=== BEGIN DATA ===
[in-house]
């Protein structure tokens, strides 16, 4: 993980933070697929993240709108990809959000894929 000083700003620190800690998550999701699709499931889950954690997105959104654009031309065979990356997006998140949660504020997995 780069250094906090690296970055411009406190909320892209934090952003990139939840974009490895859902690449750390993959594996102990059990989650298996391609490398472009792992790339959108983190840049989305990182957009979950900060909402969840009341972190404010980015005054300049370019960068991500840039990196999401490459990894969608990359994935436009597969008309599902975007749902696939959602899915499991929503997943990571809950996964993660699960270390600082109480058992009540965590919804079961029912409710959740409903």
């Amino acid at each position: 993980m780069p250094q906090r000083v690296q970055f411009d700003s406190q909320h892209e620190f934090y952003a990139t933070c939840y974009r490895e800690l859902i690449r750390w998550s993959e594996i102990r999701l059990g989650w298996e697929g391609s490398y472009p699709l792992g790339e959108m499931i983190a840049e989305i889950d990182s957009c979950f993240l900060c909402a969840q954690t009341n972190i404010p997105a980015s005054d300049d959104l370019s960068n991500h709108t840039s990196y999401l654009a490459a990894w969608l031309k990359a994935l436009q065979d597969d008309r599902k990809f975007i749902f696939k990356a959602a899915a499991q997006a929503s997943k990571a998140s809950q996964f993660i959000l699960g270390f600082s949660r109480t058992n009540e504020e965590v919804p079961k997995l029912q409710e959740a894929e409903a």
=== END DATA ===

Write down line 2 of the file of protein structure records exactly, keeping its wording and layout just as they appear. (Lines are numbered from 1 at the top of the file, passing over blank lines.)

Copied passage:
């Protein structure tokens, strides 16, 4: 993980933070697929993240709108990809959000894929 000083700003620190800690998550999701699709499931889950954690997105959104654009031309065979990356997006998140949660504020997995 780069250094906090690296970055411009406190909320892209934090952003990139939840974009490895859902690449750390993959594996102990059990989650298996391609490398472009792992790339959108983190840049989305990182957009979950900060909402969840009341972190404010980015005054300049370019960068991500840039990196999401490459990894969608990359994935436009597969008309599902975007749902696939959602899915499991929503997943990571809950996964993660699960270390600082109480058992009540965590919804079961029912409710959740409903």